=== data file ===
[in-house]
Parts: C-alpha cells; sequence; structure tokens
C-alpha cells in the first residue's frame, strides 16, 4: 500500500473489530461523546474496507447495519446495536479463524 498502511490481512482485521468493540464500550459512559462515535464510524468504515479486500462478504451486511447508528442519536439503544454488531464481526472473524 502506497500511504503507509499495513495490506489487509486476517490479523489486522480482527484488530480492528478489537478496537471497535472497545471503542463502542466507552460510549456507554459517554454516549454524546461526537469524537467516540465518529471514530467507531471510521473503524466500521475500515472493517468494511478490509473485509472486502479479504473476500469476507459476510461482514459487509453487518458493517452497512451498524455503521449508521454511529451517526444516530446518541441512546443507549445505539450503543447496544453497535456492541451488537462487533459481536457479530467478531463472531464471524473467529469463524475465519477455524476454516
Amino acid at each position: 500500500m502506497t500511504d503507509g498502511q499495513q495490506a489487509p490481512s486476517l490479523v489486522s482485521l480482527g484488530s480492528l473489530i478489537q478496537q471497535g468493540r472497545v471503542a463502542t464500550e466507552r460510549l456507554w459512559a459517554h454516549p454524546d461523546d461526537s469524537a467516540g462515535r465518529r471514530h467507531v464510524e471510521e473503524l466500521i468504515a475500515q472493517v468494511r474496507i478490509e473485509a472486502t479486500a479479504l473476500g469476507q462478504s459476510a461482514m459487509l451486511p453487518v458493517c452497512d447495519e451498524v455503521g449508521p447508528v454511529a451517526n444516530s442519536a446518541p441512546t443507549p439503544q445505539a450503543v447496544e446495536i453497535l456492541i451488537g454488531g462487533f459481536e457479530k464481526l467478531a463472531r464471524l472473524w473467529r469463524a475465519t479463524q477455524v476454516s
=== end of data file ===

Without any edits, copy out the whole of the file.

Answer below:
[in-house]
Parts: C-alpha cells; sequence; structure tokens
C-alpha cells in the first residue's frame, strides 16, 4: 500500500473489530461523546474496507447495519446495536479463524 498502511490481512482485521468493540464500550459512559462515535464510524468504515479486500462478504451486511447508528442519536439503544454488531464481526472473524 502506497500511504503507509499495513495490506489487509486476517490479523489486522480482527484488530480492528478489537478496537471497535472497545471503542463502542466507552460510549456507554459517554454516549454524546461526537469524537467516540465518529471514530467507531471510521473503524466500521475500515472493517468494511478490509473485509472486502479479504473476500469476507459476510461482514459487509453487518458493517452497512451498524455503521449508521454511529451517526444516530446518541441512546443507549445505539450503543447496544453497535456492541451488537462487533459481536457479530467478531463472531464471524473467529469463524475465519477455524476454516
Amino acid at each position: 500500500m502506497t500511504d503507509g498502511q499495513q495490506a489487509p490481512s486476517l490479523v489486522s482485521l480482527g484488530s480492528l473489530i478489537q478496537q471497535g468493540r472497545v471503542a463502542t464500550e466507552r460510549l456507554w459512559a459517554h454516549p454524546d461523546d461526537s469524537a467516540g462515535r465518529r471514530h467507531v464510524e471510521e473503524l466500521i468504515a475500515q472493517v468494511r474496507i478490509e473485509a472486502t479486500a479479504l473476500g469476507q462478504s459476510a461482514m459487509l451486511p453487518v458493517c452497512d447495519e451498524v455503521g449508521p447508528v454511529a451517526n444516530s442519536a446518541p441512546t443507549p439503544q445505539a450503543v447496544e446495536i453497535l456492541i451488537g454488531g462487533f459481536e457479530k464481526l467478531a463472531r464471524l472473524w473467529r469463524a475465519t479463524q477455524v476454516s